Content What We Do

Made in America: Trade Policy in the Trump Era

US Public Radio Series

America Abroad is an award-winning documentary radio program distributed by Public Radio International (PRI) and broadcast on public radio stations nationwide. Each month, we take an in-depth look at one critical issue in international affairs and U.S. foreign policy.

Filter By

A generation has been born without seeing a normalization of relations between the U.S. and Iran since the 1979 Iran Hostage Crisis. AAM examines how the relationship reached this point and looks deeper into Iran’s growing regional influence in the Middle East. A chasm is growing between Shia and Sunni Muslims once again and Iran is seeking to capitalize on the region’s growing anti-American sentiment since the Iraq War. 

Guests on this program include:

America Abroad Media’s Marvin Kalb and WAMU’s Kojo Nnamdi host a discussion to examine the importance of religion as a factor in the current conflict between the West and the Muslim World.

The panelists include:

Since 1959, when Fidel Castro’s revolutionary army marched on Havana, Cuba and the United States have co-existed as hostile neighbors. On this edition of America Abroad, we examine the possibility for change in Cuban-American relations after Castro’s death. We'll look back at the role Castro played in the Cuban Missile Crisis, revisit the history of US-Cuban relations before and after Fidel Castro's communist regime came to power, and examine the role of the Cuban-American community in the formulation of America’s approach to Cuba.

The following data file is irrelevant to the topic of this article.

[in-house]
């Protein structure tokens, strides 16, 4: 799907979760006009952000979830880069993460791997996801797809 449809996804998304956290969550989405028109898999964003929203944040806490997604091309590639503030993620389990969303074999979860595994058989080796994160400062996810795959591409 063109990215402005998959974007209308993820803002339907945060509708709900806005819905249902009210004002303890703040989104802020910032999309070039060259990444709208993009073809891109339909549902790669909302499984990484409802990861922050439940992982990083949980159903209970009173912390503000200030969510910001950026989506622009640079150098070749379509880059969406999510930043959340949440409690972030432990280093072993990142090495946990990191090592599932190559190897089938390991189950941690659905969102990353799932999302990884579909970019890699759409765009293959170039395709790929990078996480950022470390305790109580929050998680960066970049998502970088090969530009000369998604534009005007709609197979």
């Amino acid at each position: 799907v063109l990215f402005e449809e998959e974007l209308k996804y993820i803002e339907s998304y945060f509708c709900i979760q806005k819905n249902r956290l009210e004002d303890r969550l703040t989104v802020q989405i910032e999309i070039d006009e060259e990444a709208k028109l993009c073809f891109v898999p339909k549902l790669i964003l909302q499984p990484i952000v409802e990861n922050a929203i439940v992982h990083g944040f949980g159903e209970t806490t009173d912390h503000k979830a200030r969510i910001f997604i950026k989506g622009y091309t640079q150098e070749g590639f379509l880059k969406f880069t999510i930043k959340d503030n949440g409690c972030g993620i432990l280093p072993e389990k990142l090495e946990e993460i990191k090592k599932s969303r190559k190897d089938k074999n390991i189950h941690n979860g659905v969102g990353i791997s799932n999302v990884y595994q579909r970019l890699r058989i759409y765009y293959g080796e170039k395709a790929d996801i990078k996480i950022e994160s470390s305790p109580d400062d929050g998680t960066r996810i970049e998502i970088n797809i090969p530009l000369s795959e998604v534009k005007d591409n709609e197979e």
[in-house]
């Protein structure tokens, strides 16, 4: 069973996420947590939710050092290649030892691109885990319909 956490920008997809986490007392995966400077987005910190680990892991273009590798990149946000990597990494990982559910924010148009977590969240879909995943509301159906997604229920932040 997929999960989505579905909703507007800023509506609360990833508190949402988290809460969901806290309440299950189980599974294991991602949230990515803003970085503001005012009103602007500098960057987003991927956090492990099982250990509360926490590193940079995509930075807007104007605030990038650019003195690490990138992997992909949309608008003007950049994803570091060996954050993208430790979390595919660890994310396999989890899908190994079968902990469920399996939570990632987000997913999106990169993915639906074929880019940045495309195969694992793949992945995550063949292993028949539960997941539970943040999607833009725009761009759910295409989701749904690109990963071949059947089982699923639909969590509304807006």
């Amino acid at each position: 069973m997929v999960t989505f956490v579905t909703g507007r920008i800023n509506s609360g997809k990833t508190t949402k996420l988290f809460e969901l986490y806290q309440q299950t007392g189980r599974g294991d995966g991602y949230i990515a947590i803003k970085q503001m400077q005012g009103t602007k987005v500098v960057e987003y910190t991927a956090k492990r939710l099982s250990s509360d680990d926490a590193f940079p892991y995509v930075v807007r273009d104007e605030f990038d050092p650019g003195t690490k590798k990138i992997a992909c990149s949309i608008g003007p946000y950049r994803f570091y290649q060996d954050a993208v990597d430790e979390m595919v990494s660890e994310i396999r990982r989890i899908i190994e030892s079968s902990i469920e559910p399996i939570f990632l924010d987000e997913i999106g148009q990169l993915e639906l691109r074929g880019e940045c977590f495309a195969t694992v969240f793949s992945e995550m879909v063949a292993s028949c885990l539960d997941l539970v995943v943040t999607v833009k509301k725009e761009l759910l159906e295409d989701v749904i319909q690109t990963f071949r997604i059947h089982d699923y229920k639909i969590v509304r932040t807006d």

Guests on the program include:

The American story in the Arab-Israeli conflict began in 1947 with the creation and then recognition of the Jewish state. Since then, the United States has been in some way involved in helping to resolve the conflicts between Israel and Palestine in hopes that it would help stabilize the region. The Bush Administration took a different approach: disengagement. America Abroad takes a deeper look at the Israeli-Palestinian conflict and the different approaches to peace in the Middle East. 

Guests on this program include:

Since the devastation of Hiroshima and Nagasaki, the world has held its breath. For more than six decades, diplomacy, fear and luck have helped humanity avoid another atomic attack. But with North Korea's recent nuclear test and Iran's atomic ambitions, the next members of the 'nuclear club' may also be the world's most dangerous states.

Guests on this program include:

Pages